South Korea recognizes the changing power dynamics in the Indo-Pacific region and wants to be a part of an alliance that stands with the Rule of Law and FOIP. The expression of interest in being a part of Quad signals this particular intent of working closely with like-minded countries in the region. In addition, the emergence of AUKUS has restarted conversation on future South Korea nuclear collaboration. All of this means that the security environment will change drastically in the coming years, and ‘fence-sitting’ by states would become a difficult task to undertake when based on a volatile geopolitical landscape sandwiched between two great power competitions. Therefore, it becomes rational for South Korea to work closely with Japan on security threats facing the region ranging from North Korean nuclear weapons ensuring the rule of law, maritime security, and illegal fishing. The administration in the U.S. wants both the countries to work together to address the challenges of the region and beyond, as stated in the Indo-Pacific strategy.

Apart from issues of conventional security, another subject that has captured the minds of policy-makers and government is the issue of supply-chain resilience. South Korea has benefited from the cheap manufacturing capacity provided by China for a long time, undermining the challenges it may face in an extreme case like that offered by Pandemic. The unreliable supply chains can influence countries’ economies to the extent that they can directly affect domestic politics, as we saw in the case of the shortage of Urea in South Korea. Nonetheless, this issue becomes more vital when strategic sectors like semiconductors shipbuilding and emerging technologies like EV Battery come into the picture. South Korea and Japan share perspectives on the criticality of these sectors. They have worked with the U.S. and other states like Taiwan in the region to ensure robust and trustworthy supply chains. Recently South Korea also joined IPEF keeping this in mind.

Finally, South Korea and Japan are a few liberal democratic states in the Indo-Pacific region that respect the International Law and Freedom of Navigation on open seas and air. Being export-based economies, both the states have stakes in ensuring that normative frameworks of international liberal order stay intact, and having open seas are an essential part of it. South Korea has seen during the Korean War and subsequently during the cold war era how the interests of great powers have superseded the international rule-based order and interests of third countries. Therefore, any change in the international order that makes it vulnerable to manipulation by more countries is seen as a concern in South Korea. It mainly affects the small and middle powers that see rule-based international order as a common denominator for countries and relies on it for norm-influencing and influencing policies. Any jeopardizing of the order would make it meaningless and shrink the same for cooperation on issues of global concerns, mainly because the interests of a few will lead institutions to few.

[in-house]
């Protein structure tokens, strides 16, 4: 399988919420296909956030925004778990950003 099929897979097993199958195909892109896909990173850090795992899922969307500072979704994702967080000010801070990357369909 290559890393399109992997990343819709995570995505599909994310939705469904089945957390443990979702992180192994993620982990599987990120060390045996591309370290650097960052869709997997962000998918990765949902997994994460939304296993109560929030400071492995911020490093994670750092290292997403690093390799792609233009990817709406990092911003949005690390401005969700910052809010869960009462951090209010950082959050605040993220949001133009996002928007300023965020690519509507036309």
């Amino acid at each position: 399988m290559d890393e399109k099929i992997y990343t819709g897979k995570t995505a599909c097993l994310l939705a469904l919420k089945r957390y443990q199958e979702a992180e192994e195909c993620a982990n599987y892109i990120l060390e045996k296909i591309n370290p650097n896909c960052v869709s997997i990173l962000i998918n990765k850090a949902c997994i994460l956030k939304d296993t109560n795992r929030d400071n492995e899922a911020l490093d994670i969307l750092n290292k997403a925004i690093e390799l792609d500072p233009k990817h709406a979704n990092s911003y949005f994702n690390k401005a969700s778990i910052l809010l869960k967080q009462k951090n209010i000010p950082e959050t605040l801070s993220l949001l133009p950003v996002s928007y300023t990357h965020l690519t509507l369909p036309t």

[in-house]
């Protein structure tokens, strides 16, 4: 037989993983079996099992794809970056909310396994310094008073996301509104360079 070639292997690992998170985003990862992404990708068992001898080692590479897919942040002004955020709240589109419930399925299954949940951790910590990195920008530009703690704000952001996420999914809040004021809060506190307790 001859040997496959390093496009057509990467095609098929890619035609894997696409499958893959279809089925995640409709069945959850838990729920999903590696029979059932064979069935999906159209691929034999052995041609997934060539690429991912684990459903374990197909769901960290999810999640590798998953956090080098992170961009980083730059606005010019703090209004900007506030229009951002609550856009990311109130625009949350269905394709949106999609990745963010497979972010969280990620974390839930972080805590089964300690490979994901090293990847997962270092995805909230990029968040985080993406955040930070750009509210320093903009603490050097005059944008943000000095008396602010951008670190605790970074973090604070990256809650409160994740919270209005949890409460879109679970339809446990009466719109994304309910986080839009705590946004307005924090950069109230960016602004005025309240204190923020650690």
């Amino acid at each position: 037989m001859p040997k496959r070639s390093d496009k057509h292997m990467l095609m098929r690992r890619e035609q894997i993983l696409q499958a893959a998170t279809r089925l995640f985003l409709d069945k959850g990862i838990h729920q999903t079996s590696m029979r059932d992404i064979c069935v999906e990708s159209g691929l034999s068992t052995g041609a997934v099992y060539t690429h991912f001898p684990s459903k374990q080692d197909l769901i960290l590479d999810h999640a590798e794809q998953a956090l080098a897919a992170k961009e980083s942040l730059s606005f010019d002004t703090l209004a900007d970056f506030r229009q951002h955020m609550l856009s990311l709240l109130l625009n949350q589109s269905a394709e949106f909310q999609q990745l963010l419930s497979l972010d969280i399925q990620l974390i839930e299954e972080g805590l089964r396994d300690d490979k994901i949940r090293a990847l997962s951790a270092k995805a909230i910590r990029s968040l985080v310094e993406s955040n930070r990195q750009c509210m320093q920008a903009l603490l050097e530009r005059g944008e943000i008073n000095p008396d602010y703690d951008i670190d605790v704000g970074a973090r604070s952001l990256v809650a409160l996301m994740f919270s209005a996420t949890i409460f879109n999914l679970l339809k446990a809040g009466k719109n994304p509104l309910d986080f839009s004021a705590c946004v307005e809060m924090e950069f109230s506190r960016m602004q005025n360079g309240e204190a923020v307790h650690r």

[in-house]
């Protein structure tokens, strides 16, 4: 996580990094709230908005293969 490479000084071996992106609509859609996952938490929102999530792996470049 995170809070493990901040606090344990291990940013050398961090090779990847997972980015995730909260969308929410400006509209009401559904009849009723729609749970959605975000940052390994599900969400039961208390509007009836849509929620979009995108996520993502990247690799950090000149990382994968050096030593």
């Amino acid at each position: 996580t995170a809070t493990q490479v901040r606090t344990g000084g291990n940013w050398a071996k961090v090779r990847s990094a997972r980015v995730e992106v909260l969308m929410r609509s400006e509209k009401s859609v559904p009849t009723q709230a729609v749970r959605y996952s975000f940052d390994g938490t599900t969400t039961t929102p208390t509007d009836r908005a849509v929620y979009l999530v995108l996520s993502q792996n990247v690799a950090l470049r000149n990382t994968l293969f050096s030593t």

South Korea and Japan are now in a situation where the options to cooperate go beyond just the threat of North Korea. The emerging world order is under threat from authoritarian forces like China in the Indo-Pacific, and it’s a matter of time when the state security will become entangled with new critical technologies. With high stakes in emerging technologies, both South Korea and Japan will have to work together to ensure safe and stable supply chains that are resilient and trustworthy. There remains an impending issue concerning Comfort women, which should be dealt with in a bi-partisan manner so that relations remain consistent and unaffected by external influence. With like-minded states cooperating in the Indo-Pacific region, a new phase of solid ties between South Korea and Japan will help in setting up a framework that keeps the process of checks and balances working, which now seems to be slowly being influenced by powerful states in the region.

[Photo by Korean Culture and Information Service, via Wikimedia Commons]

*Abhishek Sharma is a doctoral student in Korean Studies at the University of Delhi, India.